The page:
This is a moving feast! It depends on where you are travelling from and how you want to get there. From London, the cheapest flights to Dushanbe might be via Moscow. We use Turkish Airlines via Istanbul because they are good, cost-effective connections. Costs are usually around the £550 mark, return. Again, we’ll send you an information pack containing all the information you need when you book your place.
We can book your flights as part of an ATOL-protected package, so just holler if you’d rather we did this for you.
What will the food be like?
Varied; the Pamir area is not particularly agriculturally inclined, mostly due to the precipitous nature of the topography, and often poor soils. But many of our homestay hosts pride themselves on making good meals for their guests, so you will be well looked-after. If you are a vegetarian, food can be a little dull (lots of bread, potatoes and eggs with salads) but perfectly acceptable. For meat-eaters, pilaf is the main dish. Usually rice and meat in one dish and often very tasty. Freshly made non (bread) is available almost everywhere and can be delicious. We try to ensure we have some treat foods in the vehicles for picnics. In general we think food is a core part of any cultural experience and there are a good number of local dishes to try on our route.
Will I be affected by altitude?
Altitude can affect different people in different ways. It can also affect the same person in different ways from trip to trip. We will be spending quite a number of days above 3000 metres, and up on the in the high valleys, often above 3500 metres. If you feel that you might suffer from altitude sickness, or have history of it, you should consider discussing this with your doctor prior to booking and travel. Diamox and other similar prescription drugs are available to ease symptoms, but the key way to address any onset of altitude sickness is to descend. Luckily, from anywhere particularly high, descent is possible rapidly thanks to our vehicles. Our route is also planned to gain altitude in the smallest increments possible to aid acclimatisation. Simple precautions and awareness go a long way.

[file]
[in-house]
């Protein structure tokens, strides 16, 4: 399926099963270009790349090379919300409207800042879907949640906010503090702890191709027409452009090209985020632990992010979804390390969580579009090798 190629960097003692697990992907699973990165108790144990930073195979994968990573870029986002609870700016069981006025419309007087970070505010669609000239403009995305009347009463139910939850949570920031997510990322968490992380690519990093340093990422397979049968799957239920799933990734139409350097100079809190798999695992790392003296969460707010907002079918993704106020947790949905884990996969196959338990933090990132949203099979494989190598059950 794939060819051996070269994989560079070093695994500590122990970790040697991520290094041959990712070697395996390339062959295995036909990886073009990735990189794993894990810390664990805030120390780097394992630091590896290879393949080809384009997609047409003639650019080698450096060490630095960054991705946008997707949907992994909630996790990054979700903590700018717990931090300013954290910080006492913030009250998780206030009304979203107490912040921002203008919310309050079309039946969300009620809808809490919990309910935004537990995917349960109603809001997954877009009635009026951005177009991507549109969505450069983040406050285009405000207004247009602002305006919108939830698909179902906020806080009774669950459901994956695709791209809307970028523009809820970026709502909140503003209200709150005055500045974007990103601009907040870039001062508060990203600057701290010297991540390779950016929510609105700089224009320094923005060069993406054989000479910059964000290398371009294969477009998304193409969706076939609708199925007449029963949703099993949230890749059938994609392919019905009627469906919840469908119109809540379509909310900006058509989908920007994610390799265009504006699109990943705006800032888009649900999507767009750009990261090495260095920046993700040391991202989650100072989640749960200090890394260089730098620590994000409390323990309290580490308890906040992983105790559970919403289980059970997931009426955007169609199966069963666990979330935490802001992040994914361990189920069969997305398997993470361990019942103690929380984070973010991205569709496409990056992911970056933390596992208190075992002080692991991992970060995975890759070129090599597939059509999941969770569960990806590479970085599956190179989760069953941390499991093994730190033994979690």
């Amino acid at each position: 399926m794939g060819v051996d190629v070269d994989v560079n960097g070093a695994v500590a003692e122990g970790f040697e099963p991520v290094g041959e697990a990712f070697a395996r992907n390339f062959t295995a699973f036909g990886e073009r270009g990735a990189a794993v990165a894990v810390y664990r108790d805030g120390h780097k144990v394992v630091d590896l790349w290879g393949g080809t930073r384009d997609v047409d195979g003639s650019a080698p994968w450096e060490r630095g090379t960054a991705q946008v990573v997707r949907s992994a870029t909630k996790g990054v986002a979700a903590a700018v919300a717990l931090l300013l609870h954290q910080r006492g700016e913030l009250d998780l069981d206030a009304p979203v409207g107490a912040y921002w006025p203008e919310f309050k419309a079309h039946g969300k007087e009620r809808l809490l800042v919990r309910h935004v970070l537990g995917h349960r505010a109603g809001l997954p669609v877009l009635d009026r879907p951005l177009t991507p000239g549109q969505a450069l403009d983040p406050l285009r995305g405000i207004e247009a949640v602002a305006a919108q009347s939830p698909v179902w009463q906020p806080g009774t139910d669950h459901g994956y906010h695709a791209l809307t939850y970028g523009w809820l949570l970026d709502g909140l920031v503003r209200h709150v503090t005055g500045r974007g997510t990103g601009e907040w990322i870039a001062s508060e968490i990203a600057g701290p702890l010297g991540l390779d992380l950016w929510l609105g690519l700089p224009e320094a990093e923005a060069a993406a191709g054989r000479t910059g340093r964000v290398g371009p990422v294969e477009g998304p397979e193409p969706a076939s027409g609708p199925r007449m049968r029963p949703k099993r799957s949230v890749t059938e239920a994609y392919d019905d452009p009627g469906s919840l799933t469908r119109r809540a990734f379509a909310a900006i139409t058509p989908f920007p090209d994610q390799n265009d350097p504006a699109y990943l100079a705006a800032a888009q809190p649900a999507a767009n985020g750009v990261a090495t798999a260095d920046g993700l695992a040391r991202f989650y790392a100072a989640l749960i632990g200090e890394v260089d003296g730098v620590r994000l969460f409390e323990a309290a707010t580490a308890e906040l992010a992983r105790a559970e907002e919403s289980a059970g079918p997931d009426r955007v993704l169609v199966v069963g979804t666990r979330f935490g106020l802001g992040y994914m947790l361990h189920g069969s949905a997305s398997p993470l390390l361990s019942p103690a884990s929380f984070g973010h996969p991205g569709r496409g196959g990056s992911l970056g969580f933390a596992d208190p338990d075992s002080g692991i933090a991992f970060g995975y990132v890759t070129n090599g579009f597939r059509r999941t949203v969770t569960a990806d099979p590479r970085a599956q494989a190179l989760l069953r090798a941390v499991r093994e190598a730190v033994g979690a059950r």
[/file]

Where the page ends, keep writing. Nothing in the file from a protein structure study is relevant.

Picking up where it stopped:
Do you perform proper risk management on your expeditions?
Yes. We are members of TRIP – the Travel Risk and Incident Prevention Group – and perform detailed country risk assessments prior to departure, in line with the ISO 31000 international standard for risk assessment. We also maintain close contact with the relevant Foreign and Commonwealth Office advice for countries we plan to visit, in addition to making use of the Australian Smart Traveller assessment tool, and the US State Department’s OSAC service. Beyond this, we have a full set of risk management and disaster contingency plans for each expedition and are expedition first aid trained by Crux Medical. For final back up we also use the services of Remote Medical Support that allows us to have a UK expedition doctor on the end of a telephone line wherever we may be. And we always carry a satellite phone if there is any danger of being out of signal in the places we travel through. We really don’t mess around when it comes to safety.
Is this really for me?
Although this is an extremely enlivening way to spend two weeks of your life, it’s also potentially dangerous.
Travelling by 4WD is an inherently risky activity and to compound this, you will be travelling in a developing part of the world. Travel insurance will not cover you in Afghanistan, so we will be self-reliant when on Afghan soil.
Not only could you be hurt, maimed or even killed but in the event of an accident it could take hours for the emergency services to reach you.
It will also be physically tiring due to altitude.
Don’t even consider signing up for this adventure if you aren’t fully aware of the risks you are taking.
If you like your holidays to include foie gras, butlers and miles of quilted loo roll then please look elsewhere.
If however, you want a proper, unique and delightful experience that you’ll remember forever, then you are in luck.